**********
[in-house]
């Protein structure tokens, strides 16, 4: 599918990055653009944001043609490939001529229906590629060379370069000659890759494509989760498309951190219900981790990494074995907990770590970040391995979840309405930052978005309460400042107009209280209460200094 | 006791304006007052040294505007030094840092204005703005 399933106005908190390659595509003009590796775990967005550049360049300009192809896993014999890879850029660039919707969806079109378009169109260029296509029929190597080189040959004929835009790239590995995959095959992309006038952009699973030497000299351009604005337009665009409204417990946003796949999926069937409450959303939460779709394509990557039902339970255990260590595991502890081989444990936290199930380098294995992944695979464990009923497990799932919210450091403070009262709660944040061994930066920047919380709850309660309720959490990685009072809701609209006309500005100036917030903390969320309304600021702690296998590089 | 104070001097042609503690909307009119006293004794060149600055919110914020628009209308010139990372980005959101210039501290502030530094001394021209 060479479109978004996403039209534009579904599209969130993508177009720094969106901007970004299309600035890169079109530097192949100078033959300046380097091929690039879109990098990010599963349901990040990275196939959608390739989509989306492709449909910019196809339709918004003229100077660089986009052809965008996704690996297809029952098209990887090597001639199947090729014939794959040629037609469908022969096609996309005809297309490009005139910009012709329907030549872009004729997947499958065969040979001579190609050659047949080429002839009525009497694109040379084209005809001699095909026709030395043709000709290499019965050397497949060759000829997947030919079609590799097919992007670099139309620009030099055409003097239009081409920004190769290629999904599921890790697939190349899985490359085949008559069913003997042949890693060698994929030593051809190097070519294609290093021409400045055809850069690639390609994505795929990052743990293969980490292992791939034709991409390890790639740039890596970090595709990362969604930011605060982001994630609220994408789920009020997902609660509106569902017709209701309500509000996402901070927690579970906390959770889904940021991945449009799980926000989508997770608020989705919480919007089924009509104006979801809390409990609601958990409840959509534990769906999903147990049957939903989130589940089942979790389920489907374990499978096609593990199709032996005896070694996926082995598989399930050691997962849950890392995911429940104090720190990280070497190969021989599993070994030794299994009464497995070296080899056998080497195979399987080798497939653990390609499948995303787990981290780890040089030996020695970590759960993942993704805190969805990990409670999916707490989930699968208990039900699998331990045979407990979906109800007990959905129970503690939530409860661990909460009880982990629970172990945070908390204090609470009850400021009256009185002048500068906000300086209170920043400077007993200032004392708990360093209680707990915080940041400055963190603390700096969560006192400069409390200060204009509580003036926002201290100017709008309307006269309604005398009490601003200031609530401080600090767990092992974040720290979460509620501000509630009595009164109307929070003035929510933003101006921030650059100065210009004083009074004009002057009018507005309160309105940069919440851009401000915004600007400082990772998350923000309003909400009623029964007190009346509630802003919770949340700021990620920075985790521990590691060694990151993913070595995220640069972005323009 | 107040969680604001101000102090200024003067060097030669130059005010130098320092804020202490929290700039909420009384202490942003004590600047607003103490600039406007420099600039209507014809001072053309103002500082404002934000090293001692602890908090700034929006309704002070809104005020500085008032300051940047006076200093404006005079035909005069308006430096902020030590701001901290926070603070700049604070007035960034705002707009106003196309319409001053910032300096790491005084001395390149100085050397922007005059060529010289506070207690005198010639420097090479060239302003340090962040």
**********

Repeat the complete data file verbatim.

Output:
[in-house]
């Protein structure tokens, strides 16, 4: 599918990055653009944001043609490939001529229906590629060379370069000659890759494509989760498309951190219900981790990494074995907990770590970040391995979840309405930052978005309460400042107009209280209460200094 | 006791304006007052040294505007030094840092204005703005 399933106005908190390659595509003009590796775990967005550049360049300009192809896993014999890879850029660039919707969806079109378009169109260029296509029929190597080189040959004929835009790239590995995959095959992309006038952009699973030497000299351009604005337009665009409204417990946003796949999926069937409450959303939460779709394509990557039902339970255990260590595991502890081989444990936290199930380098294995992944695979464990009923497990799932919210450091403070009262709660944040061994930066920047919380709850309660309720959490990685009072809701609209006309500005100036917030903390969320309304600021702690296998590089 | 104070001097042609503690909307009119006293004794060149600055919110914020628009209308010139990372980005959101210039501290502030530094001394021209 060479479109978004996403039209534009579904599209969130993508177009720094969106901007970004299309600035890169079109530097192949100078033959300046380097091929690039879109990098990010599963349901990040990275196939959608390739989509989306492709449909910019196809339709918004003229100077660089986009052809965008996704690996297809029952098209990887090597001639199947090729014939794959040629037609469908022969096609996309005809297309490009005139910009012709329907030549872009004729997947499958065969040979001579190609050659047949080429002839009525009497694109040379084209005809001699095909026709030395043709000709290499019965050397497949060759000829997947030919079609590799097919992007670099139309620009030099055409003097239009081409920004190769290629999904599921890790697939190349899985490359085949008559069913003997042949890693060698994929030593051809190097070519294609290093021409400045055809850069690639390609994505795929990052743990293969980490292992791939034709991409390890790639740039890596970090595709990362969604930011605060982001994630609220994408789920009020997902609660509106569902017709209701309500509000996402901070927690579970906390959770889904940021991945449009799980926000989508997770608020989705919480919007089924009509104006979801809390409990609601958990409840959509534990769906999903147990049957939903989130589940089942979790389920489907374990499978096609593990199709032996005896070694996926082995598989399930050691997962849950890392995911429940104090720190990280070497190969021989599993070994030794299994009464497995070296080899056998080497195979399987080798497939653990390609499948995303787990981290780890040089030996020695970590759960993942993704805190969805990990409670999916707490989930699968208990039900699998331990045979407990979906109800007990959905129970503690939530409860661990909460009880982990629970172990945070908390204090609470009850400021009256009185002048500068906000300086209170920043400077007993200032004392708990360093209680707990915080940041400055963190603390700096969560006192400069409390200060204009509580003036926002201290100017709008309307006269309604005398009490601003200031609530401080600090767990092992974040720290979460509620501000509630009595009164109307929070003035929510933003101006921030650059100065210009004083009074004009002057009018507005309160309105940069919440851009401000915004600007400082990772998350923000309003909400009623029964007190009346509630802003919770949340700021990620920075985790521990590691060694990151993913070595995220640069972005323009 | 107040969680604001101000102090200024003067060097030669130059005010130098320092804020202490929290700039909420009384202490942003004590600047607003103490600039406007420099600039209507014809001072053309103002500082404002934000090293001692602890908090700034929006309704002070809104005020500085008032300051940047006076200093404006005079035909005069308006430096902020030590701001901290926070603070700049604070007035960034705002707009106003196309319409001053910032300096790491005084001395390149100085050397922007005059060529010289506070207690005198010639420097090479060239302003340090962040």